Tuesday, 28 October 2008
It is a strange, in-between time. Summer is very much gone, but winter´s not here yet. The clocks changed over the weekend, which always seems to chop hours off both ends of the day. We´ve not adjusted. It feels like something should happen, but whatever it is, we did not write down the appointment, we forgot whom we should be expecting.
Maybe it´s the stripped-down patio. I cut back the roses, raked up all the underbrush, emptied the window-boxes, and swept out the walkways. It is severe out there, with little Murphy´s skitterings after leaves providing the only softening to the scene. A cold wind blows. The horizon is a purple bruise. The lingering afternoon patio lunches are history.
It could be Paddy´s disability. He limps when he moves, and he does not move over-much since he hurt his leg this weekend. I am shouldering more of the household work now, and not all of it is light and easy. I find myself snapping at Paddy, and his inability to close doors behind him, or switch off lights, or put things away when he´s finished.
My new drivers license card still has not arrived. The thought of trying to tackle that bureaucracy makes me want to weep.
The donkey (for now called “Lola,”) is a heavy load, heavier than I´d anticipated. In the mornings she must be walked, trained in “stop,” “trot,” “let´s go,” “stand.” The dogs come along, but they aren´t getting the attention they´re accustomed to. They run off, or trot home. They are so child-like – they don´t like change, they don´t like taking walks without Patrick, they don´t really know what to do with this great hulking animal in our midst. (Tim keeps well away from the donkey. Una is making friendly overtures.) Meantime, I am trying to book a veterinarian house-call, and find a farrier who will come and trim her feet. I need to get a neighbor to sell us hay and straw. (NOT give it to us!) I´ve cleared out space in the barn to store it, and tomorrow will likely spend an hour or so pitching hay... a real workout! (I wish the Camino would send us a strapping young Czech or two, in need of work. One with carpentry skills, or donkey experience.)
Lola is now installed out in the huerta, sleeping in the old garage, safely enclosed within the walls, and occasionally, startlingly, staring in at us through the windows... taking up where the chickens used to stand and peck at us from their side of the glass. Chicken TV, adapted for donkeys! Like the dogs, Lola has a thing about us using telephones. When we hit the "send" button on our mobiles, Una and Tim invariably begin barking, making it impossible to hear the person on the other end. And now we can add a braying, honking donkey to the mix!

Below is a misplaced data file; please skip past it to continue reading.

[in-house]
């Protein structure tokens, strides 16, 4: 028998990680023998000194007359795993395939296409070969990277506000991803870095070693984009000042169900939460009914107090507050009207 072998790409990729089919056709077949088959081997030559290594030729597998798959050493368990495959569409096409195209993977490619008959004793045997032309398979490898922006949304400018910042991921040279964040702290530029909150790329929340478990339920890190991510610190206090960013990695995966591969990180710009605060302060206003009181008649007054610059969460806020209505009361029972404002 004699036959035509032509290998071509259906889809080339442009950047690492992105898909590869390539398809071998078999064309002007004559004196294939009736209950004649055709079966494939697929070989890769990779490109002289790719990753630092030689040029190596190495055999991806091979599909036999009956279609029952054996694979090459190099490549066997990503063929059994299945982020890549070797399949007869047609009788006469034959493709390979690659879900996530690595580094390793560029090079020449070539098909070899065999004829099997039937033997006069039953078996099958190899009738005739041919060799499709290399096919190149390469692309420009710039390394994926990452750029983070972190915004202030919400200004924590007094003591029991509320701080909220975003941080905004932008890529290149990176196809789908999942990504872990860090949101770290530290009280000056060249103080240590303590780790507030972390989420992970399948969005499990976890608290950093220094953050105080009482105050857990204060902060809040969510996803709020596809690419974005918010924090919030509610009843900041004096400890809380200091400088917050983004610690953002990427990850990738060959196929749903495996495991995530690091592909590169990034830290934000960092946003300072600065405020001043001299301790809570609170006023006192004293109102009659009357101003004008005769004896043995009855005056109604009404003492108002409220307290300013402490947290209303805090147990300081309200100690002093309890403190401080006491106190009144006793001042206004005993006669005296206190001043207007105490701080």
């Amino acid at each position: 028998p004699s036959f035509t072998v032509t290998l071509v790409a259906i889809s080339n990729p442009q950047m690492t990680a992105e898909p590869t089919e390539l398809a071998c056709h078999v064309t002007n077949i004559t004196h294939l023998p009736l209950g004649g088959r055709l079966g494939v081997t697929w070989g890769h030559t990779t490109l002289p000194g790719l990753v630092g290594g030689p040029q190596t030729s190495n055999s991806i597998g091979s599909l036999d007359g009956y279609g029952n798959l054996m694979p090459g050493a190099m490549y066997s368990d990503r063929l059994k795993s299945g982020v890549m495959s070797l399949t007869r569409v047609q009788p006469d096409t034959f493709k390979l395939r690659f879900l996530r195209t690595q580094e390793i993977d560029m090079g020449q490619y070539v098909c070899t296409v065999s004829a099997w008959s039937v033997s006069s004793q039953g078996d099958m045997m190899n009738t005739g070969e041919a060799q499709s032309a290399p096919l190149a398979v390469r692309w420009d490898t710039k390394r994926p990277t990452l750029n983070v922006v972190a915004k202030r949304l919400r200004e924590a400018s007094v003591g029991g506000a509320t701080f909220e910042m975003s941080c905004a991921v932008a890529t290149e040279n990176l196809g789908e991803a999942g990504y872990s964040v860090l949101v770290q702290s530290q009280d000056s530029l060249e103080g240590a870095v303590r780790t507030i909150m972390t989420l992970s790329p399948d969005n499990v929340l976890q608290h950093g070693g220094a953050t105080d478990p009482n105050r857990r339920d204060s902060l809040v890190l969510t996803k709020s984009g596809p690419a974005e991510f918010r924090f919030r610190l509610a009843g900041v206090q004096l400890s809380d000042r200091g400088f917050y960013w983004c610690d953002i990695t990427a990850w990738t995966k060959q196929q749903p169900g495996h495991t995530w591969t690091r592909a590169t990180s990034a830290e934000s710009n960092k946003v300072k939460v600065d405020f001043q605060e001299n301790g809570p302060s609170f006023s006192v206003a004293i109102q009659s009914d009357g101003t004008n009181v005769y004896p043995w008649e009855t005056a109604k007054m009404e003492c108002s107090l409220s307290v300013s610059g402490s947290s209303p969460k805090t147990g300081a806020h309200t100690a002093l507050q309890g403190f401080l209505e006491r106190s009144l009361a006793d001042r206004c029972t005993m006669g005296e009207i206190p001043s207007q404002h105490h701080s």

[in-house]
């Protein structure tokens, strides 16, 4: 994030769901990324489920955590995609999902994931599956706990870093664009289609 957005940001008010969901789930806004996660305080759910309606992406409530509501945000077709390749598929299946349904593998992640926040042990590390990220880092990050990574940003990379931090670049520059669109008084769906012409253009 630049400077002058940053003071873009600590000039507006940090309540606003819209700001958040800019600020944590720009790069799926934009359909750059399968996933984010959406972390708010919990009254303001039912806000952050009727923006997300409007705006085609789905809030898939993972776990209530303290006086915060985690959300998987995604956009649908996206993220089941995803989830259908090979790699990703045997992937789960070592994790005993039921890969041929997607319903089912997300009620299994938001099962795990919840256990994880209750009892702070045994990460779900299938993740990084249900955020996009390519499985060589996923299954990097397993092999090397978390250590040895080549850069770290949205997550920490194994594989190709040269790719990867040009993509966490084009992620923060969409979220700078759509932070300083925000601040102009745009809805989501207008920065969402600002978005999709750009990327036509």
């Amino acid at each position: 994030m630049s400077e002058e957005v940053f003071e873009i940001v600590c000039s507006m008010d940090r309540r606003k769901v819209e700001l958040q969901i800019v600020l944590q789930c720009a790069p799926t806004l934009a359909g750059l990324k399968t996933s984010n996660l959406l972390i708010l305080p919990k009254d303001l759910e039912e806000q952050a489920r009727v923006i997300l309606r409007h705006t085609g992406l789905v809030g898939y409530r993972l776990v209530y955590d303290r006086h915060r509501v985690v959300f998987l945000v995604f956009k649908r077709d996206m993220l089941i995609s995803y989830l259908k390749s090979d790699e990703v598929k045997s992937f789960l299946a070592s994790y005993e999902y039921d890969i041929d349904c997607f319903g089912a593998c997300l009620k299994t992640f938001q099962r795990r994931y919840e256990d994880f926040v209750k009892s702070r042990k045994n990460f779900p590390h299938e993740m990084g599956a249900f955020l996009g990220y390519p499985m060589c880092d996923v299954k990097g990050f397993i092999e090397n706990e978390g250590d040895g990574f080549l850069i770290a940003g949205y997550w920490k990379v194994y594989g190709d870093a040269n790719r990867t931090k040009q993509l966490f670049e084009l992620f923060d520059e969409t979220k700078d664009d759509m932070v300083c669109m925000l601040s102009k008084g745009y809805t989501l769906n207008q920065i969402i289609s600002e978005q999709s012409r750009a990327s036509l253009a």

The house smells heavily today of woodsmoke, a scent I will forever associate with the rural poverty of Western Pennsylvania in the mid-1970s. As a teenager I lived through the depression and desperation so aptly captured in “The Deer Hunter” movie. So many people then resorted to burning wood to heat their homes, and many of them had inefficient, smoky stoves and chimneys. The school bus on a damp morning was a heady mix of Luv´s Baby Soft cologne, Brut aftershave, wet wool, and a sour pall of woodsmoke-soaked hair, hats, coats, and clothes.
About 30 years and 2,000 miles away from all that we started a fire today in our ultra-efficient woodstove, but left the chimney damper closed too far. The smoke streamed out the top of the stove, and before I could get the windows and doors opened up the house was filled with the scent of Teenage Wasteland. I hope it´s not forever. I did not much enjoy those years.
The men are inside their barns and sheds today, working on their tractors. Others are in their bodegas, seperating the stems, seeds and grape-peels from the fermenting juice, starting up this year´s run of moonshine or rough wine. The pathway outside the bodegas is smeared with visceral reddish-purple where they´ve thrown out the grape-waste, but it looks like a crime scene.
The pilgrim numbers are dropping fast.
And ironically, wonderfully, the dun-colored fields are turning green as the new seeds sprout. When all the world is shutting down to gray and black, our ground goes lime-green! We watch through the winter as the green changes shades and the grain slowly grows.
Winter is the season I like least. But green is my favorite color.